Session Abstract: Infrastructure can be broadly defined as a system that facilitates the circulation of knowledge, people, objects, and power. This panel probes the scientific and technological infrastructures in the Philippines from the second half of the twentieth century to the present. These have been responsible for responding to geological disasters, for networking millions on the web, and for enhancing research on media and communications. Relying on approaches from the field of Science and Technology Studies, the presenters on this panel take such matters a step further to interrogate the Philippine realities rewired by such infrastructures. Dr. Kerby Alvarez discusses how natural calamities of the last five decades have complicated public response to moments of national upheaval. Paul Michael Atienza examines how intimacies of gay Filipinos in Metro Manila are shaped by the city’s material and virtual spaces. Teilhard Paradela reveals the formation of the “audience,” its origins in post-World War II mass communication research as deployed by the local Philippine elite, and the technologies that facilitated oligarchic control of political media. Finally, Dr. Lucy Burns serves as the panel’s discussant and comments on the roles of science and technology in the imagined futurities of the Philippines. Dr. Burns's emerging research on the figure of the robot urges us to rethink "the futures in performance" in the Philippines and the very infrastructures facilitating such futures.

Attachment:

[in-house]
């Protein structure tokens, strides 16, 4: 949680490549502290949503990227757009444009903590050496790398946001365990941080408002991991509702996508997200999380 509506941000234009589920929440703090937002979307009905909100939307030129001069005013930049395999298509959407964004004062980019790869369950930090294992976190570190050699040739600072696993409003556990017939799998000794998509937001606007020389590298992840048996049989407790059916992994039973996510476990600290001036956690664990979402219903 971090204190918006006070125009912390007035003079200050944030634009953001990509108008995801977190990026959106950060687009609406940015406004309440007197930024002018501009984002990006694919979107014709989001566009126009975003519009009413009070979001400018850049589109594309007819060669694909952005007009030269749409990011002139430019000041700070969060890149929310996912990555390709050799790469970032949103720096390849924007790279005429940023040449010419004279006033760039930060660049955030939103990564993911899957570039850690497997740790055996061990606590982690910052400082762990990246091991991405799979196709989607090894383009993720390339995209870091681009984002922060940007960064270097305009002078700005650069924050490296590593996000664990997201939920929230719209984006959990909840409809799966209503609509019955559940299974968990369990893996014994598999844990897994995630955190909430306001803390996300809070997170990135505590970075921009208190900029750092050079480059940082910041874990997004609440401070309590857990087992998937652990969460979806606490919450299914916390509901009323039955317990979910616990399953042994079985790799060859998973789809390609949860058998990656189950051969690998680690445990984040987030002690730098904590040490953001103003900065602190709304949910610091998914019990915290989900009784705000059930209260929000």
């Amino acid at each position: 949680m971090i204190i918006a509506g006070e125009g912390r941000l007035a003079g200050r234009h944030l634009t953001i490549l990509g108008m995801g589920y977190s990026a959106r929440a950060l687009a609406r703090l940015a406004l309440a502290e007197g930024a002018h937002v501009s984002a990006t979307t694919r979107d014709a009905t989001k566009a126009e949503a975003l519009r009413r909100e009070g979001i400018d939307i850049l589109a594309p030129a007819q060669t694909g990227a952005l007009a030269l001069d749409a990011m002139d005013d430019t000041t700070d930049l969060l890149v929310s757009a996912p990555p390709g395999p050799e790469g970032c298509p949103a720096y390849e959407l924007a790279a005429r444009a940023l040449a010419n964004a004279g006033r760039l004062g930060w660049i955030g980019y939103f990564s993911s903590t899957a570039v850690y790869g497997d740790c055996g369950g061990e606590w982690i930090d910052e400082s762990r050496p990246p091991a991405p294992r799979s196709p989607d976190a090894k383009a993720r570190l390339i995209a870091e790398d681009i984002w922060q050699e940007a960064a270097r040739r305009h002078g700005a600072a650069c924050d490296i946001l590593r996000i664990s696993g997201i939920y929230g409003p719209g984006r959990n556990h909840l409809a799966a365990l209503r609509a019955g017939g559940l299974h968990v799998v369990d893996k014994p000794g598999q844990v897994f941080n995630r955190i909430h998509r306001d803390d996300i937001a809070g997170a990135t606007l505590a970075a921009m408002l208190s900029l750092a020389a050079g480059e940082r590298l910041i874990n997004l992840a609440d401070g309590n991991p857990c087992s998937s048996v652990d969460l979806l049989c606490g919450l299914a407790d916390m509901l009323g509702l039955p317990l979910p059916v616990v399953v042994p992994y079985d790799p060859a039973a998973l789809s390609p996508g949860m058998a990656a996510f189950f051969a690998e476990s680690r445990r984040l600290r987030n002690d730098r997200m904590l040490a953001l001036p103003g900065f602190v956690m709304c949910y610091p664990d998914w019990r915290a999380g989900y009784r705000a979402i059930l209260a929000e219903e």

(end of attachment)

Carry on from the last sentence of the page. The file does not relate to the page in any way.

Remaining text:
Paper Presenter: Teilhard Paradela – University of British Columbia
Paper Presenter: Kerby C. Alvarez – University of the Philippines, Diliman
Paper Presenter: Paul Michael L. Atienza – University of Illinois, Urbana-Champaign